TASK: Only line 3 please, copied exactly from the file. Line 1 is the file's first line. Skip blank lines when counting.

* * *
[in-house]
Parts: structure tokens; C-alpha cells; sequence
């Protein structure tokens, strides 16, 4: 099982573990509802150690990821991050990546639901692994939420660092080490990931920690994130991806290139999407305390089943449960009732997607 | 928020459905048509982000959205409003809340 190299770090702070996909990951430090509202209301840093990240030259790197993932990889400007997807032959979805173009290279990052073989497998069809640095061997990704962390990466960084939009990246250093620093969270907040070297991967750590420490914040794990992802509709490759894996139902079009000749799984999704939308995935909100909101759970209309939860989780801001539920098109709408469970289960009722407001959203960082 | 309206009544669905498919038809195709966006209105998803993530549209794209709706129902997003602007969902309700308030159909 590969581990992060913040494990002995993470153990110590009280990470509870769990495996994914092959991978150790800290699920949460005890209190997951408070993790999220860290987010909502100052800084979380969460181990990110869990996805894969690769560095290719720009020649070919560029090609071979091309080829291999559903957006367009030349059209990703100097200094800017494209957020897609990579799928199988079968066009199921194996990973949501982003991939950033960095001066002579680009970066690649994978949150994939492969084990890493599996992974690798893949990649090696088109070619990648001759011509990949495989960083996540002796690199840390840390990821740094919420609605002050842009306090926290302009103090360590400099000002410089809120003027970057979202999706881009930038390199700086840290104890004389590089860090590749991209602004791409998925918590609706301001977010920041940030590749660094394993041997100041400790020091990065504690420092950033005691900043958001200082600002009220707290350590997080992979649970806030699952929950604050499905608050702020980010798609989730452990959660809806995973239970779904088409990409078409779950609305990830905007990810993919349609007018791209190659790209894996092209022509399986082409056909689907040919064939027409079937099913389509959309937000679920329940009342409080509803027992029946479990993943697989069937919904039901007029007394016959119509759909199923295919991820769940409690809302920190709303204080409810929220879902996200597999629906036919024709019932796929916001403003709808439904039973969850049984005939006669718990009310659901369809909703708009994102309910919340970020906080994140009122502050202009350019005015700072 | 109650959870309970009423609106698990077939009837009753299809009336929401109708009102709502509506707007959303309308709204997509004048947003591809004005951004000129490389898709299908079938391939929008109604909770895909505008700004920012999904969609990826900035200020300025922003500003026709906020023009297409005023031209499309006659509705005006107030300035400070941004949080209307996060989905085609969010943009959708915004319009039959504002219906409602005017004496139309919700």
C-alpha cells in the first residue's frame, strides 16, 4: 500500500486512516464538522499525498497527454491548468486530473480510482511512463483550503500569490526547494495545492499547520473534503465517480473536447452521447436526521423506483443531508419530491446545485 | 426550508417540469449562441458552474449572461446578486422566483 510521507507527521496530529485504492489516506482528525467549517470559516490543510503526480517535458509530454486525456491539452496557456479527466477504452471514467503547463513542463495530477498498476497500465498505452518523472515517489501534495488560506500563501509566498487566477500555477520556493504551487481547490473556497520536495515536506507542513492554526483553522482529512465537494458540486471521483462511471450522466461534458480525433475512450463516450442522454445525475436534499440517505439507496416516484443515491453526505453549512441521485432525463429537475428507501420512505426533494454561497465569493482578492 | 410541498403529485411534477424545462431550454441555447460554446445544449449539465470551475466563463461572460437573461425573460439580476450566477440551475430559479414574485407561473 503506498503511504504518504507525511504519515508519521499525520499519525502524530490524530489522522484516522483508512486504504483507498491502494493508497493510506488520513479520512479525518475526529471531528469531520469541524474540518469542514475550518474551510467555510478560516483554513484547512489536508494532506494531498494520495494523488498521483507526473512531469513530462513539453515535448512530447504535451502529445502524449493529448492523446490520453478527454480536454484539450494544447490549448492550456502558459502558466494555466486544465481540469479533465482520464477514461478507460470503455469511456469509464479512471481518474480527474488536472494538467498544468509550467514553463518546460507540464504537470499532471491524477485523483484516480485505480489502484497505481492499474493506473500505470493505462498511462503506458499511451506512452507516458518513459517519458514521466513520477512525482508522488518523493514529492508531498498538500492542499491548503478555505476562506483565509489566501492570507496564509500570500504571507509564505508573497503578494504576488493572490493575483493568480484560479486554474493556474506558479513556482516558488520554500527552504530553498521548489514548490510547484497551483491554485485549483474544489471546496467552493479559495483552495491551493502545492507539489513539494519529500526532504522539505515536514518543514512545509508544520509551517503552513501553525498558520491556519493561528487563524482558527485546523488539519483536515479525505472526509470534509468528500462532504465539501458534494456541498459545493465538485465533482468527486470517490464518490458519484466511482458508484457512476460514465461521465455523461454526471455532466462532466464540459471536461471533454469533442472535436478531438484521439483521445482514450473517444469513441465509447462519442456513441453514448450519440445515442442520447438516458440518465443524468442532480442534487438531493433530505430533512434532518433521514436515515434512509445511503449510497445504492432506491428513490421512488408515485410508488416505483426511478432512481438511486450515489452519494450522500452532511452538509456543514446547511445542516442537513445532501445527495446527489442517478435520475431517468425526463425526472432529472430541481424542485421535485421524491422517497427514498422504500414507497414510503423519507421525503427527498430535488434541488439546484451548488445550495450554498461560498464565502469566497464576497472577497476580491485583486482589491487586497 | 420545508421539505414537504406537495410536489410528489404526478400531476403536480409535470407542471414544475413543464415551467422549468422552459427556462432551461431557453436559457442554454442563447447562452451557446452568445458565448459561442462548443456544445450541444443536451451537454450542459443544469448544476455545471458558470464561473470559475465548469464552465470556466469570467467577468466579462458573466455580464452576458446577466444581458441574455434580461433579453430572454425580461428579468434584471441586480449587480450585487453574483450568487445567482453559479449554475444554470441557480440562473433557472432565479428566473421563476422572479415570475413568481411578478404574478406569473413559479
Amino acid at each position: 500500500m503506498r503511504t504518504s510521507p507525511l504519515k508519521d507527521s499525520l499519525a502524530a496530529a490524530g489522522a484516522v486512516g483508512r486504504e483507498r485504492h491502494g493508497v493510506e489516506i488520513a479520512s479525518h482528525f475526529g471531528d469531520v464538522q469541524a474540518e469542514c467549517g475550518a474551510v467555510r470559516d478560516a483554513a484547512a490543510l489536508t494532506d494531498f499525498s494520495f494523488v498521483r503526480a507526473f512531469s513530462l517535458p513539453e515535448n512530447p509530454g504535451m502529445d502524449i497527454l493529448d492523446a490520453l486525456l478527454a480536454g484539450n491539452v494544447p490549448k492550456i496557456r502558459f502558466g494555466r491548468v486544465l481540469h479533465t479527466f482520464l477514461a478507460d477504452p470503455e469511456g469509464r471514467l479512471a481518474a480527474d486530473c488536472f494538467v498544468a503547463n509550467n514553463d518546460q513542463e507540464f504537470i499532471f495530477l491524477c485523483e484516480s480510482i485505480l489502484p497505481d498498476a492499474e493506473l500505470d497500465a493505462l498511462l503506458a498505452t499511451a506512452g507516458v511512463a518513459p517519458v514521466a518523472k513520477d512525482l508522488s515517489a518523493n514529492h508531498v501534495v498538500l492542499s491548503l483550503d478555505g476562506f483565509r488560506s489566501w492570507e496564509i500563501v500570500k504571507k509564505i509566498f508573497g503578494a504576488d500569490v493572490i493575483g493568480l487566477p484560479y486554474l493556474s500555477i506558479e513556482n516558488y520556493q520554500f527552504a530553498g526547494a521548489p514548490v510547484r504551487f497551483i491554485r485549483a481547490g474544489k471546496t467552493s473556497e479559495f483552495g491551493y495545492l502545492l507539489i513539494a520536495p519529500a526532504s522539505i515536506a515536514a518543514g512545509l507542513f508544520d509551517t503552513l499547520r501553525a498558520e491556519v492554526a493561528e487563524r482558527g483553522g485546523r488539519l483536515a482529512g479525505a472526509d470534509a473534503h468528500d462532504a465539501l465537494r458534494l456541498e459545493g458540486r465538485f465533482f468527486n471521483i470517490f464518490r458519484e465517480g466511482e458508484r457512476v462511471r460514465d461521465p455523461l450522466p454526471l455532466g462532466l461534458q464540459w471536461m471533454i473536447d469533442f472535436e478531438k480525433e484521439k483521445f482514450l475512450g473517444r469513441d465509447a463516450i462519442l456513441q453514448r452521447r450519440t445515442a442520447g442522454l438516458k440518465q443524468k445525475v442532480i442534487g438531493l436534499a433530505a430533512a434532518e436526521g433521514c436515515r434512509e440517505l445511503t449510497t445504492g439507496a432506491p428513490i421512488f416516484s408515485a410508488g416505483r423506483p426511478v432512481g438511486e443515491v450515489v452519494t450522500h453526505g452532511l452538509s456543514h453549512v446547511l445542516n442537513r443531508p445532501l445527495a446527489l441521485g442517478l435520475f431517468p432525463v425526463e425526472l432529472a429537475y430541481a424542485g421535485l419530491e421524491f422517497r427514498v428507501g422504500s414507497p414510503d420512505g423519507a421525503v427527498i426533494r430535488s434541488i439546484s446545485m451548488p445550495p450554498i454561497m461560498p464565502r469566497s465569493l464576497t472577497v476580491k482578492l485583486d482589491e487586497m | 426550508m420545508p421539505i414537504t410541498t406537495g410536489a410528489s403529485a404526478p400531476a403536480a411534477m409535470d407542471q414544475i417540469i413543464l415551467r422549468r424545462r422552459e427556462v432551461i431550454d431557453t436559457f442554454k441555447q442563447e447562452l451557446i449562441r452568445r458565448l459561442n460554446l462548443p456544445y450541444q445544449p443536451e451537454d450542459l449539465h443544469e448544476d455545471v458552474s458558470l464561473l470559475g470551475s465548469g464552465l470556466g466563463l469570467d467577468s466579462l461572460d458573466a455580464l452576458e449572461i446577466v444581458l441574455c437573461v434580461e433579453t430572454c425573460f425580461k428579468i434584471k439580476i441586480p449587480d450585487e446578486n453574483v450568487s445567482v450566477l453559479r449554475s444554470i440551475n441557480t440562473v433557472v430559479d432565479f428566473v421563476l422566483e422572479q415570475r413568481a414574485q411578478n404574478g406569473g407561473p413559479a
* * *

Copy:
């Protein structure tokens, strides 16, 4: 099982573990509802150690990821991050990546639901692994939420660092080490990931920690994130991806290139999407305390089943449960009732997607 | 928020459905048509982000959205409003809340 190299770090702070996909990951430090509202209301840093990240030259790197993932990889400007997807032959979805173009290279990052073989497998069809640095061997990704962390990466960084939009990246250093620093969270907040070297991967750590420490914040794990992802509709490759894996139902079009000749799984999704939308995935909100909101759970209309939860989780801001539920098109709408469970289960009722407001959203960082 | 309206009544669905498919038809195709966006209105998803993530549209794209709706129902997003602007969902309700308030159909 590969581990992060913040494990002995993470153990110590009280990470509870769990495996994914092959991978150790800290699920949460005890209190997951408070993790999220860290987010909502100052800084979380969460181990990110869990996805894969690769560095290719720009020649070919560029090609071979091309080829291999559903957006367009030349059209990703100097200094800017494209957020897609990579799928199988079968066009199921194996990973949501982003991939950033960095001066002579680009970066690649994978949150994939492969084990890493599996992974690798893949990649090696088109070619990648001759011509990949495989960083996540002796690199840390840390990821740094919420609605002050842009306090926290302009103090360590400099000002410089809120003027970057979202999706881009930038390199700086840290104890004389590089860090590749991209602004791409998925918590609706301001977010920041940030590749660094394993041997100041400790020091990065504690420092950033005691900043958001200082600002009220707290350590997080992979649970806030699952929950604050499905608050702020980010798609989730452990959660809806995973239970779904088409990409078409779950609305990830905007990810993919349609007018791209190659790209894996092209022509399986082409056909689907040919064939027409079937099913389509959309937000679920329940009342409080509803027992029946479990993943697989069937919904039901007029007394016959119509759909199923295919991820769940409690809302920190709303204080409810929220879902996200597999629906036919024709019932796929916001403003709808439904039973969850049984005939006669718990009310659901369809909703708009994102309910919340970020906080994140009122502050202009350019005015700072 | 109650959870309970009423609106698990077939009837009753299809009336929401109708009102709502509506707007959303309308709204997509004048947003591809004005951004000129490389898709299908079938391939929008109604909770895909505008700004920012999904969609990826900035200020300025922003500003026709906020023009297409005023031209499309006659509705005006107030300035400070941004949080209307996060989905085609969010943009959708915004319009039959504002219906409602005017004496139309919700």